The D’Entrecasteaux Channel and Huon Estuary are drowned river valleys which became inundated during the last post-glacial rise in sea level. The D’Entrecasteaux Channel previously formed part of the Derwent River until a rise in sea level of about 60m between 6500 and 13,000 years ago.
The waters sheltered from oceanic swell have an area of 446 km2, a 405km coastline, and a depth of up to 55 m. Flows within the channel are governed by upwelling of cold, nutrient-rich Antarctic waters which typically flow in from the south, mix with catchment outflows (dominated by the Huon River), and exit to the northern end of the waterway and into the Derwent Estuary. The normal flushing period for the waterway is estimated at 26 days, although this can be as little as eight days under certain conditions. The colour of water in the Huon estuary comes from dissolved humic material in run off from peaty soils. Erosion may also contribute to turbidity in streams.
The waterway catchment is contained within the municipalities of Kingborough Council (which includes Bruny Island) and Huon Valley Council. The catchment area is dominated by conservation management land but also includes significant areas of production forestry and grazing. Other agricultural practices (such as orchards), plantation forests and mining account for about 10% of the catchment area. Traditional commercial activity in the catchment has stemmed from forestry and agriculture, with aquaculture and tourism rapidly expanding over the past twenty years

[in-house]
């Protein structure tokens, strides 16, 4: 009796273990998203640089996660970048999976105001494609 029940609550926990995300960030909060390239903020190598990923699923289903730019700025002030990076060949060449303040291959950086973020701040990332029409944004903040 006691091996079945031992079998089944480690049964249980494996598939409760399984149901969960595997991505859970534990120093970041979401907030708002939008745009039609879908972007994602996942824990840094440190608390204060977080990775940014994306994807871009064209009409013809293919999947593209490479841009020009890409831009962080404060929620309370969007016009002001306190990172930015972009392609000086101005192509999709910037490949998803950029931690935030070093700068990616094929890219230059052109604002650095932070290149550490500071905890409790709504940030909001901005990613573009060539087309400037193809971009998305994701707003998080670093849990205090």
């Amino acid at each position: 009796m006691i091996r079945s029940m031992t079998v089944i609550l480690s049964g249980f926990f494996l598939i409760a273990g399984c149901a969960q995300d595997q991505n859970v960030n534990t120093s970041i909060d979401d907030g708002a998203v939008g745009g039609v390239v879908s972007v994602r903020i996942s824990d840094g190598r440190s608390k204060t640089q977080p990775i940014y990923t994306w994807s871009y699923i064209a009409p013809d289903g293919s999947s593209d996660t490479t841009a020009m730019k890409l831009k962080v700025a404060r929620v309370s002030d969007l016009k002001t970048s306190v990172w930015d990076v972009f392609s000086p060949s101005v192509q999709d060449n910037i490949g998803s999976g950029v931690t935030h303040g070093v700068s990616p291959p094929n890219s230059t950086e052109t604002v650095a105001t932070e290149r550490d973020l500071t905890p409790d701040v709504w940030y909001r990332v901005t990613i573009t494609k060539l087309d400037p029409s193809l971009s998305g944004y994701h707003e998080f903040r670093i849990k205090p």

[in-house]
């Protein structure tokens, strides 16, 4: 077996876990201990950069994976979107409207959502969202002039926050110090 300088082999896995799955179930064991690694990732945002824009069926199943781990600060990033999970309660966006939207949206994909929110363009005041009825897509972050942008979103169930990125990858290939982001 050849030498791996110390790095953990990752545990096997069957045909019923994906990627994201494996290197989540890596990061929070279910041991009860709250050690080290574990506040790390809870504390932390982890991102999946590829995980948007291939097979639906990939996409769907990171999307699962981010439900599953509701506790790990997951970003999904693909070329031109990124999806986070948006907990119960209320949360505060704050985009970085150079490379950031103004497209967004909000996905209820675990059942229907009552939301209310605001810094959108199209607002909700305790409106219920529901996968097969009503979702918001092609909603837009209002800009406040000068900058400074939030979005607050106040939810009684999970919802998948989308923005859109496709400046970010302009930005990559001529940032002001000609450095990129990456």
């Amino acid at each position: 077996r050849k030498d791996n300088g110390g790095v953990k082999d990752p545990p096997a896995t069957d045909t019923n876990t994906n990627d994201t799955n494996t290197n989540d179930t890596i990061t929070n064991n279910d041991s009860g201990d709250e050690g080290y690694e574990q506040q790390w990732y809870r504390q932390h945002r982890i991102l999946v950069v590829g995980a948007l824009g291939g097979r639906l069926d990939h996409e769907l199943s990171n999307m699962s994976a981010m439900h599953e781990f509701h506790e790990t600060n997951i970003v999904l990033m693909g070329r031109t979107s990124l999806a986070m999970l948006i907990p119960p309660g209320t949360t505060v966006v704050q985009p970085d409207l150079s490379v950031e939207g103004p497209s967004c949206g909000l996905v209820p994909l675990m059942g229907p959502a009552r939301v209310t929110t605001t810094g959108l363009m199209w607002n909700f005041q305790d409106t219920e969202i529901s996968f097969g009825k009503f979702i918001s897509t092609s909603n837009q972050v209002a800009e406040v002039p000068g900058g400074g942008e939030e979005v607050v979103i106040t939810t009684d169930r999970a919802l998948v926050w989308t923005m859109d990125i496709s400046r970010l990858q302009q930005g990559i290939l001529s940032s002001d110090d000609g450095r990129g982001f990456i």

The catchment area is dominated by buttongrass moorland, alpine complexes, stringybark eucalypt forests, pockets of rainforest, wet scrub, open dry forests, grasslands, and tall wet forests with shrubby understorey. The geology and soils are dominated by mudstone, sandstone and shales with intrusions of dolerite. Alluvial and estuarine deposits of sand, silt, clay and gravel are found in coastal wetlands and the lower reaches and upper estuarine sections of rivers and rivulets. Soil nutrient concentrations range from low to medium for total nitrogen, and from low to high for total phosphorus.
Along the foreshore, about 34% has been cleared and now consists of urban and rural land or exotic vegetation. The remainder of native vegetation is primarily dry eucalypt communities, but also includes areas of saltmarsh and wetland. wet eucalypt forest and woodland, other forest types (e.g. she-oak forests), scrub, heath and coastal complexes and native grassland.
The coastline includes 54 wetlands and 43 saltmarshes. The tidal flats at Oyster Cove are listed on the Directory of Important Wetlands in Australia, and the Port Cygnet Conservation Area includes wetland habitat that is significant for the State. The Lutregala Marsh at the southern end of Bruny Island Neck is of high conservation significance due to its species-rich invertebrate communities.